The Shopkeeper

I was in the backroom sorting supplies/dozing off/making out/… when I heard the ding as someone walked in. I peeked out into the main store to see what kind of person had walked in.

Black/6ft 1. Suspicious. Great big coat that looked like it could fit half of what was in the store, and a backpack for what was left over.

Just to be sure, I went to the counter and leaned on it with my elbows, my eyes tracking his every move, although I grew uneasy when he walked behind the shelves where he probably knew I couldn’t see him. He would walk aimlessly between the shelves, stop, pick something, stand looking at it for a minute, then replace it. Not once did he ever look towards the counter, but he had to know I was watching him.

This guy was good. I decided that he could go on for hours, and I’d get so used to seeing him patrol that I wouldn’t notice when he did pick something — for good.

Neural adaptation — that’s what it’s called. I barely graduated from high school, but I know the word because my daughter learned about it in a college freshman Psychology course.

I called out to him when he was close enough to the counter. I called out again, then once more, and he turned to me. He took out the earphone in his right ear and said, “Did you say something?”

His accent was foreign. My suspicions increased.

“Shoplifting might be accepted back where you come from, but here it’s a crime. You look like someone who’s going to walk out with something hidden in your coat, and I don’t want you around here, because I’ll get into trouble with the manager.”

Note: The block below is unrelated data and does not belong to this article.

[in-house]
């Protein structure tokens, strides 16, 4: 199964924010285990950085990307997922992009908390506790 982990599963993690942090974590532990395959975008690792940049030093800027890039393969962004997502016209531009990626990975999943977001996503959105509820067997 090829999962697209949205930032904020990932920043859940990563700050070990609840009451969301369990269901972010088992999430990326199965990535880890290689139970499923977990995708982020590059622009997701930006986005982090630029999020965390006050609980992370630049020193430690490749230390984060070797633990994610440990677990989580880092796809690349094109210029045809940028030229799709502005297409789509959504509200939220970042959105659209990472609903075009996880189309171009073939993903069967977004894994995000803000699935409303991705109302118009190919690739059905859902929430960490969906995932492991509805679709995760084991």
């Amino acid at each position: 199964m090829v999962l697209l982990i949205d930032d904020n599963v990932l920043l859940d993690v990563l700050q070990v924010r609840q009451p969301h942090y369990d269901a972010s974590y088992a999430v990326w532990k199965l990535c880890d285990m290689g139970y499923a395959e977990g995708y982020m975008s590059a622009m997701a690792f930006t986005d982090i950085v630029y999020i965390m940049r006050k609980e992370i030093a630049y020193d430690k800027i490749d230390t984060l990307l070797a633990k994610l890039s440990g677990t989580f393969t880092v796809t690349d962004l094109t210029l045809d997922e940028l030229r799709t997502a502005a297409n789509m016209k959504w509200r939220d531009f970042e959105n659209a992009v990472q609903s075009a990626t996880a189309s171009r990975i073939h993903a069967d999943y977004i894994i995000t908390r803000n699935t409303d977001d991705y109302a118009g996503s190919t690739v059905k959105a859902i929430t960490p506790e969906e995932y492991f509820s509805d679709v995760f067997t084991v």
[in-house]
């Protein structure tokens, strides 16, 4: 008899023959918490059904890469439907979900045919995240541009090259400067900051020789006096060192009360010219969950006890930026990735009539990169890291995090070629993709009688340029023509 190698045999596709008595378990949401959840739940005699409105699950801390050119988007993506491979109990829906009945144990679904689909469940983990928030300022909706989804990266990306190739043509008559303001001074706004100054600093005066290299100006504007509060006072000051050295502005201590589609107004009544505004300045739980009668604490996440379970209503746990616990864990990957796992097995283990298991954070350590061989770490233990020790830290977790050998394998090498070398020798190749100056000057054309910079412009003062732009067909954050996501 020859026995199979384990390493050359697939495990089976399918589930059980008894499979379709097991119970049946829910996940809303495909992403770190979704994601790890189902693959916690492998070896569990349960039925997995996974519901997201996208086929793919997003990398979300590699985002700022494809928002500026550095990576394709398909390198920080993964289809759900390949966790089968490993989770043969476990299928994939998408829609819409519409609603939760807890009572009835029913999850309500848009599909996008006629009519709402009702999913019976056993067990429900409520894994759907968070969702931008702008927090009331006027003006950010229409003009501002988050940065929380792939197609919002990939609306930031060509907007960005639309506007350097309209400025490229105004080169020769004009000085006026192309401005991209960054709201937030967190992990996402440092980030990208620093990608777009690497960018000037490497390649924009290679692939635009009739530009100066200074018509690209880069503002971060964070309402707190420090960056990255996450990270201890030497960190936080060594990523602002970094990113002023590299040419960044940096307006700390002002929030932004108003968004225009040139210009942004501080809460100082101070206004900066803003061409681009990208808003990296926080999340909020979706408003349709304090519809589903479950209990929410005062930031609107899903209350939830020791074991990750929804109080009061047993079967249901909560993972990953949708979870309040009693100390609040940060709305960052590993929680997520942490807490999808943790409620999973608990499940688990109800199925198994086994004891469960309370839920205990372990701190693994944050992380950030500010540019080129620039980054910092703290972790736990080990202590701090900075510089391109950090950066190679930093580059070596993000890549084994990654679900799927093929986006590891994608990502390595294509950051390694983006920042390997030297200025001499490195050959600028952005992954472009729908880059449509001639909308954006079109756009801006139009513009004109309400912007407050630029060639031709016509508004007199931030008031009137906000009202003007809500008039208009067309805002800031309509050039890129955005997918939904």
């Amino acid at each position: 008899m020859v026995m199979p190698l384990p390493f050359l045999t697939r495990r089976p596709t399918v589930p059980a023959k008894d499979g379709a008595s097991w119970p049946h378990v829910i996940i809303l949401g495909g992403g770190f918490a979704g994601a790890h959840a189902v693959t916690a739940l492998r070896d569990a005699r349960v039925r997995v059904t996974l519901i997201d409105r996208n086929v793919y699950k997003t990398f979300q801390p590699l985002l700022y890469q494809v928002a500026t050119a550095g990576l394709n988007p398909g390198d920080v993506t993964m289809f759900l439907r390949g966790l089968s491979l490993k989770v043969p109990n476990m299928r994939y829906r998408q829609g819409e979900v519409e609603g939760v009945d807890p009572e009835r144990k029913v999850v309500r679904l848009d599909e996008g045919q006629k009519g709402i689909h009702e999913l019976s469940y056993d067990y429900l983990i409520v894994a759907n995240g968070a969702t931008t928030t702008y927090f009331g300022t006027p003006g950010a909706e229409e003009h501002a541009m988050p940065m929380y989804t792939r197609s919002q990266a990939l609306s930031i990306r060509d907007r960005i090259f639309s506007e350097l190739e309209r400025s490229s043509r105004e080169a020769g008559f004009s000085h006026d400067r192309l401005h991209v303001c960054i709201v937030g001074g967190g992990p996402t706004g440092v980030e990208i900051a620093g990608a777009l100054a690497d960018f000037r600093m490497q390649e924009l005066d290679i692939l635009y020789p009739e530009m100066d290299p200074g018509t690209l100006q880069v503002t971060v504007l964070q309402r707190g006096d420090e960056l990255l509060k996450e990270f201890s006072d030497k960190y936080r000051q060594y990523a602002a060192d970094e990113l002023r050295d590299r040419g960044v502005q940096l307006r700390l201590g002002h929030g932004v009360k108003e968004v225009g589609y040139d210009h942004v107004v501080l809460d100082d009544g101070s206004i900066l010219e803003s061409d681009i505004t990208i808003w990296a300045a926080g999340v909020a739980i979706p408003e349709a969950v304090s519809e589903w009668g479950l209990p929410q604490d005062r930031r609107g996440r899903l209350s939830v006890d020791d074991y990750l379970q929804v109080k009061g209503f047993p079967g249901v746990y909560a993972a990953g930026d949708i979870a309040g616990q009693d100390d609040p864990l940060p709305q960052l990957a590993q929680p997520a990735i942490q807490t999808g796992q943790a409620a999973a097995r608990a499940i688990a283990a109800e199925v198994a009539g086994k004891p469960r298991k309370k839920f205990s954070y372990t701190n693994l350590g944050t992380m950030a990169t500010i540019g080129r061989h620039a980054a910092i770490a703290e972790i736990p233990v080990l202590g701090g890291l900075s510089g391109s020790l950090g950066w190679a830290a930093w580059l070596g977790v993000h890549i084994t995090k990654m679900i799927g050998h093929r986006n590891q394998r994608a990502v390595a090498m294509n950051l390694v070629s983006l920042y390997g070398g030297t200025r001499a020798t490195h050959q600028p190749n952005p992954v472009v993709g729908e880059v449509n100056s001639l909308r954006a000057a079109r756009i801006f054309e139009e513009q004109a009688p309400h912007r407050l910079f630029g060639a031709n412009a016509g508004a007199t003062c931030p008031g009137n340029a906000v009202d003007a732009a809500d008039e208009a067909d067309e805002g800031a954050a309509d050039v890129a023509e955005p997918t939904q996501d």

I wanted to say that, but I didn’t. Instead, I said, “I need you to leave if you’re not going to buy anything. I have some work to do in the backroom, and I’m not going to stand around watching you walk up and down my store.”

He looked me right in the eye and said calmly, “I don’t like what you’re trying to imply.”

Imply. The devil probably looked up the word right before coming to the store.

“Look,” I said, getting angrier. “You’re not buying anything, you leave. It’s as simple as that. I don’t want you walking up and down, and then…”

“Wait…” he cut in. I wasn’t going to let him.

“I don’t want you walking up and down and then taking God-knows-what. I simply don’t have the time to watch you, because I’ve got things to do in the backroom.”

“Wait, wait, wait!” he said. “Now, this isn’t the first time I’ve come into this store to buy something. All the other guys who work here know me.”

Yeah right.

“I come in here sometimes when I’m bored, walk around, and buy anything I feel like…”

“I don’t want anyone ‘bored, walking around and picking what he likes.’ If you’re not going to buy anything, I need you to leave,” I cut him short.

“I was going to buy these,” he held out two 25c combs.

“Just leave,” I took them from him and threw them beside the cash register, heading for the backroom where the greater pleasures of life awaited me.

“Hey!” he shouted. “I said I want to buy these.”

I returned to the counter and rang them up. 75c, including tax. I wanted to wallop his nose, but I dutifully made change, and handed them to him, although I made sure I didn’t put them in a paper bag, or ask him if he wanted one.

I heaved a sigh of relief when he left.

_________________________________________________________

I (Azuka) have never been more insulted in my life. I think I handled this pretty well, considering that I’m sometimes a pushover, and will either take anything thrown at me meekly, or explode in anger.